Australia’s Kite Magnetics has introduced its 120-kilowatt electric propulsion unit (EPU), which is intended for electric aviation applications that could include conventional fixed-wing aircraft, as well as eVTOL and eSTOL designs, high-altitude satellites, and wing-in-ground craft. The company plans to announce its first flight test partner in March as part of an effort to build operational data over the next 12 months.
Unveiling the KM-120 air-cooled motor at this week’s Avalon Air Show, near its headquarters in Melbourne, Kite said it is more powerful than a typical small car but weighs only around as much as a full suitcase. The basis for this performance is the company’s patented Aeroperm lightweight magnetic material, which was developed by the team at Monash University that formed the start-up five months ago. They began with a A$1.85 million ($1.2 million) seed funding round backed by venture capital groups including Investible and Breakthrough Victoria.
According to founder and CEO Richard Parsons, Kite is working to demonstrate the KM-120’s compliance with airworthiness standards under the light sport aircraft category. It also intends to achieve type certification under Part 23 general aviation rules, starting with Australia’s Civil Aviation Safety Authority, and later with the FAA and EASA to access the U.S. and European markets.
“The KM-120 is designed to work well with both purpose-built clean-sheet aircraft and existing aircraft that are being retrofitted, irrespective of their power source—i.e., batteries of fuel cells,” Parsons told FutureFlight. “The mounting points for our electric motors are very similar to what you would find on an existing aircraft combustion engine and our motor will also work with most off-the-shelf propellers. Our goal is to have an electric motor that is as easy to integrate as any existing combustion engine on the market today.”
Kite is already taking orders for the new EPU, which is offered as a stand-alone motor to be integrated by customers with their own hardware, or as part of a complete powertrain that would also include propellers, matched inverters, and a vehicle control unit with a flight deck display. The propellers could come with or without electrically actuated pitch control.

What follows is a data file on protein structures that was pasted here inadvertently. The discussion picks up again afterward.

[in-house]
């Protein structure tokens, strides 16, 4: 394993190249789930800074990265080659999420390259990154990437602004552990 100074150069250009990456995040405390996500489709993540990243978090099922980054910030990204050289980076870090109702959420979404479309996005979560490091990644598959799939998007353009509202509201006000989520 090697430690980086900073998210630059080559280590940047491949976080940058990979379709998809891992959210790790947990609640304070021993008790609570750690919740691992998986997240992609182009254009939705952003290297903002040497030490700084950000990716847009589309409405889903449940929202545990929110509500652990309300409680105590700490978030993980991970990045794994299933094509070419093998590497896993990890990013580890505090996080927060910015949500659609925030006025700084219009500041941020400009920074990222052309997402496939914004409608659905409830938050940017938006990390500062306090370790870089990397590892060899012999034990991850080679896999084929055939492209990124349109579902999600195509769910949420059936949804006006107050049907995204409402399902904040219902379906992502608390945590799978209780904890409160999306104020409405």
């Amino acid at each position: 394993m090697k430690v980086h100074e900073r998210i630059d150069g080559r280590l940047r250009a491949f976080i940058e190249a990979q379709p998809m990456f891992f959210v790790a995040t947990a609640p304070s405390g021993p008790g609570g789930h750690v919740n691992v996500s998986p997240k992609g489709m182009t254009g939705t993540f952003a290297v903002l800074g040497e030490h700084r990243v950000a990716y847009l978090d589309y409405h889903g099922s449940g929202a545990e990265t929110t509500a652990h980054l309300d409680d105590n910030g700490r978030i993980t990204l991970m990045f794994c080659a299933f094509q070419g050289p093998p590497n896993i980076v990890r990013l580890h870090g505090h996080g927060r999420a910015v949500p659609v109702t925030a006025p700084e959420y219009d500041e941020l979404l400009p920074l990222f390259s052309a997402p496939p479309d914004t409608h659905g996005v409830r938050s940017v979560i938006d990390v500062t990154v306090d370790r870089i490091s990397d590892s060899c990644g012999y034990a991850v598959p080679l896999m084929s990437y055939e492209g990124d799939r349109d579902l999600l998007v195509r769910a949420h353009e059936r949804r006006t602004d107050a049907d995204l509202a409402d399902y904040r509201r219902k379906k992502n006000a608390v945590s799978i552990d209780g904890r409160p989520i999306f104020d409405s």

Nanocrystals Are Key to Greater Energy Efficiency
Aeroperm is a nanocrystalline magnetic soft material composed of nan-scale crystals within an amorphous metal matrix. According to the Kite team, it will lose energy at just one-10th of the rate of existing magnetic materials used in current electrical devices.
“With our Aeroperm magnetic materials technology, we can reduce the energy wasted in part of an electric motor by more than 10 times,” Parsons stated. “This means we can use air cooling even at very high power levels. This makes our motors simpler, more reliable, and extremely lightweight.”
In the longer term, Kite plans to scale up the technology to develop and certify a 650-kilowatt electric propulsion unit that could replace turboprop engines on aircraft such as the Cessna Grand Caravan. It also envisages integrating the Aeroperm technology with larger propulsion systems using hydrogen fuel cells intended for regional airliners.
Last year, the company had been working on a smaller 65 kW motor but input from prospective customers prompted it to start with a more powerful unit. It says that the KM-120 has a comparable weight to other 60-kW-class motors already on the market.
The Australian start-up is competing in a burgeoning market for electric propulsion in aviation with major aircraft engine groups Safran and Rolls-Royce, which are already offering technology. Slovenia-based Pipistrel, which is now part of Textron's eAviation business unit, is also a pioneer in the development of electric aircraft.